I’ve owned a pair of Thinx for several years and I’ve been impressed with its quality and performance. My original pair is the Sport style, which I still own and use, and I also got to try the Hiphuggers. Both of those pairs are nylon on the outside so they feel silky and smooth, and the inside is lined with cotton.

Out of all the pairs I tested, Thinx has the most stylish underwear, with little details that make them feel sexy, such as lace waistbands and mesh panels.

Advertised absorbency: Hiphugger style holds up to three regular tampons (15ml), though Thinx advertises 27ml as the max.

Test results: In the water test, the Thinx performed well, but I did encounter some leaks that seeped into the less absorbent parts of the underwear. That said, in real-world testing, I haven’t experienced any leakage, though I did notice the underwear takes awhile to wick away moisture.

Size range: XXS to 4X

Price range: $24 to $42

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In keeping with the trends, American Eagle’s underwear brand Aerie now sells period underwear, though your choices of styles and colors are limited.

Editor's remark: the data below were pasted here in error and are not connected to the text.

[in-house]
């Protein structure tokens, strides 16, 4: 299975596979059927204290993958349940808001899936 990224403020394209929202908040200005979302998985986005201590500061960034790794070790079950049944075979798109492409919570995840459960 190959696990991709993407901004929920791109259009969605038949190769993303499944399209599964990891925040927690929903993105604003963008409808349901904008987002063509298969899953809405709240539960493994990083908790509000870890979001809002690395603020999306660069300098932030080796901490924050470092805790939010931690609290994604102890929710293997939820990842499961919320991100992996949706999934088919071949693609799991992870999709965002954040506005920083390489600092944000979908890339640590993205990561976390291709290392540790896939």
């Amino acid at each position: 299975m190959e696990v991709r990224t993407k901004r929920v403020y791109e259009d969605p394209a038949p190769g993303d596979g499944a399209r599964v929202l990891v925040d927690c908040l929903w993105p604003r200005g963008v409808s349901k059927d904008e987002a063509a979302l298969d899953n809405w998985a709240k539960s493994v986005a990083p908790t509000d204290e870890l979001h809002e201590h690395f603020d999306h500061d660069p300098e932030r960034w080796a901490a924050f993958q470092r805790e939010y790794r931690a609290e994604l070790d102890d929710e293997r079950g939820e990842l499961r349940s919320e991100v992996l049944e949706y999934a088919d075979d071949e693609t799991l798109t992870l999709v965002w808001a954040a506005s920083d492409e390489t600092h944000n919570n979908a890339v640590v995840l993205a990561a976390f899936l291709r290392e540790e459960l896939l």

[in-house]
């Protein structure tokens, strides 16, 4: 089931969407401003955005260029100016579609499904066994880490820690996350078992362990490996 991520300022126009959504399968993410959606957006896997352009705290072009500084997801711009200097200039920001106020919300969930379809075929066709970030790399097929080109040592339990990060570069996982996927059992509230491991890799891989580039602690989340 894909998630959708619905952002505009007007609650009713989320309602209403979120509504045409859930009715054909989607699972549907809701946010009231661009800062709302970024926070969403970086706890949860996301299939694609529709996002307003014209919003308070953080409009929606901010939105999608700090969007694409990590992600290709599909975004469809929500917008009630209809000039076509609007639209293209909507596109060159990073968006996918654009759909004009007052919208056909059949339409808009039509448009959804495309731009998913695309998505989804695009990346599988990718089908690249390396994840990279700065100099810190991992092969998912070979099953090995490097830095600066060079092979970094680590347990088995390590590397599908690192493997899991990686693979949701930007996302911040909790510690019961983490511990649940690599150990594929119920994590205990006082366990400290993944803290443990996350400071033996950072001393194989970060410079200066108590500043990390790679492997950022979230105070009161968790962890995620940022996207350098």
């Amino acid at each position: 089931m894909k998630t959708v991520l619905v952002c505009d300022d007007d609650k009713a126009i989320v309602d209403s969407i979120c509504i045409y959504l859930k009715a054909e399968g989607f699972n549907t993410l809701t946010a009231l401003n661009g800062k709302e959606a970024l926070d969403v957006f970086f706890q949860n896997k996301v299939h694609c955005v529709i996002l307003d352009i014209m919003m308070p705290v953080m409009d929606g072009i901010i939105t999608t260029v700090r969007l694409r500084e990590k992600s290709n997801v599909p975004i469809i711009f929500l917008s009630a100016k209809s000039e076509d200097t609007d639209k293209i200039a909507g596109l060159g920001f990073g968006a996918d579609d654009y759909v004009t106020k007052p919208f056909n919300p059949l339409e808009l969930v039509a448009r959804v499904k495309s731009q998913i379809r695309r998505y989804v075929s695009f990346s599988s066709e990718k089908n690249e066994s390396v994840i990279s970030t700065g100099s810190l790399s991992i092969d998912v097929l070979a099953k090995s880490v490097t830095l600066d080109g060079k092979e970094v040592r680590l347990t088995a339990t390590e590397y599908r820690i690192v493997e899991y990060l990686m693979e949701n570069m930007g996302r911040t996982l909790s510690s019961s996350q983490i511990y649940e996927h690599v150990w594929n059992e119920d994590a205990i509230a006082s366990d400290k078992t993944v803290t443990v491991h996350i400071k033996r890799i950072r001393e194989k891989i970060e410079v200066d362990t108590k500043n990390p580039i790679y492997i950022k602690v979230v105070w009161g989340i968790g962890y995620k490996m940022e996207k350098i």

If you need period underwear for sleeping, this is your best bet because it has a huge gusset that extends far back to catch any fluids. 

If you’re already familiar with Aerie’s boybrief style, this one has the same fit, but it’s bulkier than the other underwear I tested. It was remarkably comfortable and fit well, but because it’s a bit bulky you’ll want to wear it under thicker pants like jeans, or save them for sleeping.

Advertised absorbency: Two regular tampons (10ml). 

Test results: This underwear passed the water test with flying colors. It absorbed water quickly with no leaks and didn’t feel soaking wet after. Everything I want in period underwear.

Size range: XXS to XXL

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Aisle underwear sets itself apart from the rest with a removable insert that makes it even more absorbent.

While the insert was a bit tough to get into the gusset and have it lay flat, the underwear felt way less bulky on my body than I expected it to. With the insert, you’re going to have some bunching in the crotch, but the extra absorbency makes it worth it, especially for wearing at night.

Without the insert it still holds about two tampons worth of fluid. The pair I tested had a sport design and was soft thanks to the organic cotton and Tencel — a fabric made from wood that wicks away moisture. This one came in second for the award of underwear I didn’t want to take off. 

Advertised absorbency: Bikini style holds two regular tampons (10ml), four tampons with optional absorbency booster (20ml). 

Test results: Aisle’s underwear performed well during the water test — it absorbed all of the fluid quickly without leaks. However, it took a while to dry and was still wet to the touch after 30 minutes.